Finally the Rheumatoid Disease is planned for February 2, 2012. Yes, the same day as Groundhog Day. Why another,”awareness” day for a disease that most of us know about? Wait, do most or even a few people truly know even one fact about RA? Here’s a couple quick ones for you:
What is RA?
An unpredictable, destructive, autoimmune disease. A person’s immune system attacks his or her own body tissues.
Who can get the disease?
Anyone can get RA. This includes children. Women have a higher chance than any other people group. Seventy percent of those with RA are women. One percent of the worlds’ population has RA.
What’s the cause of RA?
It’s may be due to genes, environment and hormones.
What are a few of the symptoms of RA?
Joint inflammation / stiffness – Any joint can be effected, however hands and feet are traditionally the first to show symptoms.
fatigue, swelling and extreme pain in ones joints. This commonly begins in the hands, feet, back, elbow and or knees.) Joint pain is usually seen in a symmetric pattern, effecting both sides of the body, although this is not always the case.
What’s the cure for rheumatoid arthritis?
There is none. Medications to treat RA include painkillers, steroids, disease-modifying / anti-rheumatic drugs, non-steroidal anti-inflammatory drugs and biologics, such as Enbrel and Humira.
As the disease progresses it can lead to complicated and sometimes fatal conditions:
Dry Eye (sclertis) / uventis – The pain could be severe. And if it’s not taken care of, scleritis could create a hole in the eyeball. One form of uveitis, called, “posterior uveitis”, could cause permanent vision loss. Other complications from uveitis include glaucoma and cataracts.
Heart disease / inflamed lining of the heart. Both linked to sudden heart attacks.
Lung pluralism – Inflammation of the lung lining. Painful breathing
Erosion of the spine, which can lead to the deterioration of the cervical collar. This condition can lead to spinal cord syndrome, which is fatal. (This is how my dear Mother died from this serious disease.)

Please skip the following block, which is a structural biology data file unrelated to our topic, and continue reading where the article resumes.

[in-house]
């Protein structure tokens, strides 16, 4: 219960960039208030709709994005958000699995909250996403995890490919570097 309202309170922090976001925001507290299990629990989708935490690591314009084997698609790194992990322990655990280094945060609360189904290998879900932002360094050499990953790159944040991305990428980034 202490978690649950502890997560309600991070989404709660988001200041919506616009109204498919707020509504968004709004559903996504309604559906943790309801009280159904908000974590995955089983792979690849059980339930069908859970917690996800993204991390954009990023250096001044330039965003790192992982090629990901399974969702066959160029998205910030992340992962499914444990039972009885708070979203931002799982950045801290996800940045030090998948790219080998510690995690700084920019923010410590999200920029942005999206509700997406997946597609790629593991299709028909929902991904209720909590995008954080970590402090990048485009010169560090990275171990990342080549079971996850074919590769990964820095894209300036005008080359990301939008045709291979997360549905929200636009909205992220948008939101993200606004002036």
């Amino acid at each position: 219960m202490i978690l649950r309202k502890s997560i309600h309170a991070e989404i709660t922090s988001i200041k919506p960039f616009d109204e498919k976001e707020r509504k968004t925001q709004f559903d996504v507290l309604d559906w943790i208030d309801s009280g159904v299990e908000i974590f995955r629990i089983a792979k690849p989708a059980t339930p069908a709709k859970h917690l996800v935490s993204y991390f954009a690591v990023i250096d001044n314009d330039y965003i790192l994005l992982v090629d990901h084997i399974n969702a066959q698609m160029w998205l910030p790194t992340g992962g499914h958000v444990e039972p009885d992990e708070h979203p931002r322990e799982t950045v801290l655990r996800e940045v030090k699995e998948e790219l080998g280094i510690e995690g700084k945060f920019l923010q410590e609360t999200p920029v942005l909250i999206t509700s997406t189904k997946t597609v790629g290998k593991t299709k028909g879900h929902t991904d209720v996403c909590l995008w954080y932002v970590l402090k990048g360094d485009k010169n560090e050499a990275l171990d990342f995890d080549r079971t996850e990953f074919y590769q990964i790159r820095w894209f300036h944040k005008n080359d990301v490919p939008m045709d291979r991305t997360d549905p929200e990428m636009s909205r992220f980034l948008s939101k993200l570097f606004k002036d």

The sooner one gets diagnosed with this disease, the better. Often, joint damage occurs within the one to two years of the onset of rheumatoid arthritis. Early diagnosis and treatment is essential, in efforts to prevent extensive joint damage.
For more extensive information on The First Rheumatoid Awareness Day, on the disease and on how you can help those with RA, please contact Kelly Young at the Rheumatoid Patient Foundation. The only charity just for Rheumatoid Arthritis! http://rheum4us.org/press-release-rheumatoid-arthritis-awareness-day/
Thank you for a few minutes of your time. Oh, and thank you Phil for the free promo for a extremely important cause!
2 thoughts on “The First Rheumatoid Awareness Day – Febuary 2, 2013”
Thank you Carla..I enjoyed yours just now..interesting interviews..I have a grown son with RA anklosing spondylitis…how or why have you written about it?
Hi, Melinda! Thank you for taking time to read my blog and for the compliment. So sorry to hear of your son’s challenges. Thankfully, he has a mom who is proactive in his life. I wish him the very best and I pray for wisdom in his treatment. I wrote my book for people like your son. It was written to encourage those with the disease to get early, cervical collar x-rays to detect if there is any extreme, life-threatening deterioration occurring. Early detection, I believe will provide a sufficient window of time, in which the patient can obtain corrective surgery. It took three years of research to complete. The total sum of my net royalites is donated to the Rheumatoid Patient Foundation. Please check them out! Kelly Young is a wonderful, rare resource for those with RA. God bless you and your son!